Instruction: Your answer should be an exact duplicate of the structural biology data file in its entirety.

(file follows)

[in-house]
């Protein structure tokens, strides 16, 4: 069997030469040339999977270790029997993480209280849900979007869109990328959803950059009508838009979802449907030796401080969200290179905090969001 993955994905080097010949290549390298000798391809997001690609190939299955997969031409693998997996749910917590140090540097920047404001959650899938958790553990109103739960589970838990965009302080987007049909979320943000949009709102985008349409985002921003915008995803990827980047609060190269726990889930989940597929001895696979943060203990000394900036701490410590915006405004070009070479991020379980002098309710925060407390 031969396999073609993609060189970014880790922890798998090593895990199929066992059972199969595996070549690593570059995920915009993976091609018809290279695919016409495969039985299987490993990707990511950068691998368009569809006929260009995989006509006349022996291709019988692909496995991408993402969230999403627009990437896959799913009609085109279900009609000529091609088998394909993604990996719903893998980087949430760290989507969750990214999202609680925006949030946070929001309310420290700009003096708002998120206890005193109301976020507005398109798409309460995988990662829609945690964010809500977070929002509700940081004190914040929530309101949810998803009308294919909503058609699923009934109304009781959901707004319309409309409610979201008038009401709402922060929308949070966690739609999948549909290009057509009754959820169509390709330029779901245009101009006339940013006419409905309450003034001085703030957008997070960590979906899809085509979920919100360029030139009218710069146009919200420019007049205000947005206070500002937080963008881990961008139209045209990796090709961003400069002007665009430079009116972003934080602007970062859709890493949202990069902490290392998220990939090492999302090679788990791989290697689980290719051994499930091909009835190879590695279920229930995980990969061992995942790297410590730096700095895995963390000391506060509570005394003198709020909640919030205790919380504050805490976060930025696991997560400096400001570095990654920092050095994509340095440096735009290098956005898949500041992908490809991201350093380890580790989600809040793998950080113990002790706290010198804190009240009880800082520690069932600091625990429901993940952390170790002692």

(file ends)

[in-house]
């Protein structure tokens, strides 16, 4: 069997030469040339999977270790029997993480209280849900979007869109990328959803950059009508838009979802449907030796401080969200290179905090969001 993955994905080097010949290549390298000798391809997001690609190939299955997969031409693998997996749910917590140090540097920047404001959650899938958790553990109103739960589970838990965009302080987007049909979320943000949009709102985008349409985002921003915008995803990827980047609060190269726990889930989940597929001895696979943060203990000394900036701490410590915006405004070009070479991020379980002098309710925060407390 031969396999073609993609060189970014880790922890798998090593895990199929066992059972199969595996070549690593570059995920915009993976091609018809290279695919016409495969039985299987490993990707990511950068691998368009569809006929260009995989006509006349022996291709019988692909496995991408993402969230999403627009990437896959799913009609085109279900009609000529091609088998394909993604990996719903893998980087949430760290989507969750990214999202609680925006949030946070929001309310420290700009003096708002998120206890005193109301976020507005398109798409309460995988990662829609945690964010809500977070929002509700940081004190914040929530309101949810998803009308294919909503058609699923009934109304009781959901707004319309409309409610979201008038009401709402922060929308949070966690739609999948549909290009057509009754959820169509390709330029779901245009101009006339940013006419409905309450003034001085703030957008997070960590979906899809085509979920919100360029030139009218710069146009919200420019007049205000947005206070500002937080963008881990961008139209045209990796090709961003400069002007665009430079009116972003934080602007970062859709890493949202990069902490290392998220990939090492999302090679788990791989290697689980290719051994499930091909009835190879590695279920229930995980990969061992995942790297410590730096700095895995963390000391506060509570005394003198709020909640919030205790919380504050805490976060930025696991997560400096400001570095990654920092050095994509340095440096735009290098956005898949500041992908490809991201350093380890580790989600809040793998950080113990002790706290010198804190009240009880800082520690069932600091625990429901993940952390170790002692």